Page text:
Sunflowers – the Last of The Stragglers

‘Last of The Stragglers’
50 x 41 cm
watercolour. Arches 180 GMS.
© The Artist.
SOLD
I’ve been watching a field of late flowering sunflowers. Normally all the sunflowers are harvested by the end of July, and then afterwards, sometimes there might be a random second flowering of the self-sown seeds scatttered here or there. I call this type of sunflower a ‘straggler’. These stragglers are more like a rudbeckia than the comtempory agricultural sunflower (which may well have cause Vincent a problem or two if he were to try & fit ‘Twelve Sunflowers in a Vase’ such in the National Gallery, London…). They have a much smaller head of seeds, their petals are more beserk & wind blown and best of all are their long, star-fish like sepals. Yes the sepals of these stragglers are really something. What’s more, they do not have one large flower head but several smaller ones, gourmands that grow on sub-branches from the central stem.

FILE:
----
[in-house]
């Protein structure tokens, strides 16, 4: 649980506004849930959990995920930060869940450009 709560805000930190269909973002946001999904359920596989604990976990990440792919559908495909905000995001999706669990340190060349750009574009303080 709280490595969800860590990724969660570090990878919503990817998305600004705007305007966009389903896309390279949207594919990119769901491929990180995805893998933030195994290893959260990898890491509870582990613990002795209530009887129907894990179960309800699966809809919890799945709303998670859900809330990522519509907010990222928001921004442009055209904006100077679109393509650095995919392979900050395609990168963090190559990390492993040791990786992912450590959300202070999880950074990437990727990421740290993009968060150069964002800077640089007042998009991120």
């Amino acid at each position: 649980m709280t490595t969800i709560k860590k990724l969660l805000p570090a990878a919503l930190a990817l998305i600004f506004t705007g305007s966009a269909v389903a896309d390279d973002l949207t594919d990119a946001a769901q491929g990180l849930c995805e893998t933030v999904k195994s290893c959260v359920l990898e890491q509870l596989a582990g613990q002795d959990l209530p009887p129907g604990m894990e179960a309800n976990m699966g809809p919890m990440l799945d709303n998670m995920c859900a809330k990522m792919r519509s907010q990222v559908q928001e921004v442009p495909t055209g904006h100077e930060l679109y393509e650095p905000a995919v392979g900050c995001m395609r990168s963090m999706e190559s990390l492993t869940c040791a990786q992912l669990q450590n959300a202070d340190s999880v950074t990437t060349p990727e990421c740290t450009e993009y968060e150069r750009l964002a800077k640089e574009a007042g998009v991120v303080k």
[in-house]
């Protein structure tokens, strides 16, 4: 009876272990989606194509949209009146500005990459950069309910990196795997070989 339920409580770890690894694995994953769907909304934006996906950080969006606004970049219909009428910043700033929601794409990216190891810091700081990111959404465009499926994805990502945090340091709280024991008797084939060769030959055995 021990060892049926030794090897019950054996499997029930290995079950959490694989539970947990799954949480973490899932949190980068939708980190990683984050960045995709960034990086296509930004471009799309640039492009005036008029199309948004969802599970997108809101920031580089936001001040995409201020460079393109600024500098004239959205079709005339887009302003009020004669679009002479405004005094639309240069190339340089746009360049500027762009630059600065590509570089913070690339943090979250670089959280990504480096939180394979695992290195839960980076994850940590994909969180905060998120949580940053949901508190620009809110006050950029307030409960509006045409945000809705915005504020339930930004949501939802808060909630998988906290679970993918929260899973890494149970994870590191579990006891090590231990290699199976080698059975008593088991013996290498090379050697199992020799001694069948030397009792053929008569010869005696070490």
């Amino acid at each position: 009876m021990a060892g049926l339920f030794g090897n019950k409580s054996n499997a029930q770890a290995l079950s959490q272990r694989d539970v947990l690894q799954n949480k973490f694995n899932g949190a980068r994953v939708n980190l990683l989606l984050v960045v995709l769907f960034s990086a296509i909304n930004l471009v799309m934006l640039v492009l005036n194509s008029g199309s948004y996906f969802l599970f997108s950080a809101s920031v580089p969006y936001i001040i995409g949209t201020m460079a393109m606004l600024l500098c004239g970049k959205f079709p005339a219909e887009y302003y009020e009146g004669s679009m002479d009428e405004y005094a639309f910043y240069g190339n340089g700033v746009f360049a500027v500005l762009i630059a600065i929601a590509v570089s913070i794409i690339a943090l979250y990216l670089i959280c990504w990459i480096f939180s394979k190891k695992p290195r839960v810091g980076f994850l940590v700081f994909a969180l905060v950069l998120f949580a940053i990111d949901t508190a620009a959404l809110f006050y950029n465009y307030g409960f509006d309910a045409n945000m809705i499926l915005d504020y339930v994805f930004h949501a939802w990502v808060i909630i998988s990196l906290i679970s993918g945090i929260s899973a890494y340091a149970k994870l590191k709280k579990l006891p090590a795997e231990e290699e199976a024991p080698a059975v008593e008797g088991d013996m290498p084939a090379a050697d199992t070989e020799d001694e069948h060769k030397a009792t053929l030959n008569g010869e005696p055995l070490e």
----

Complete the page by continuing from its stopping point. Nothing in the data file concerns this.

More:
Anyway, this year, with the cold rainy July & August, the sunflowers have been rotten. My farmer-friend had to plough a whole field back in the beginning of June, because of the wet spring, which brought on massive attack of slugs who ate the seeds.

I rounded up these stragglers on a late, wet day in september, the brave last trumpets of summer. How could I not have a soft spot for them, me who went to live in the land of the sunflowers?

Study
watercolour
32 x 24 cm

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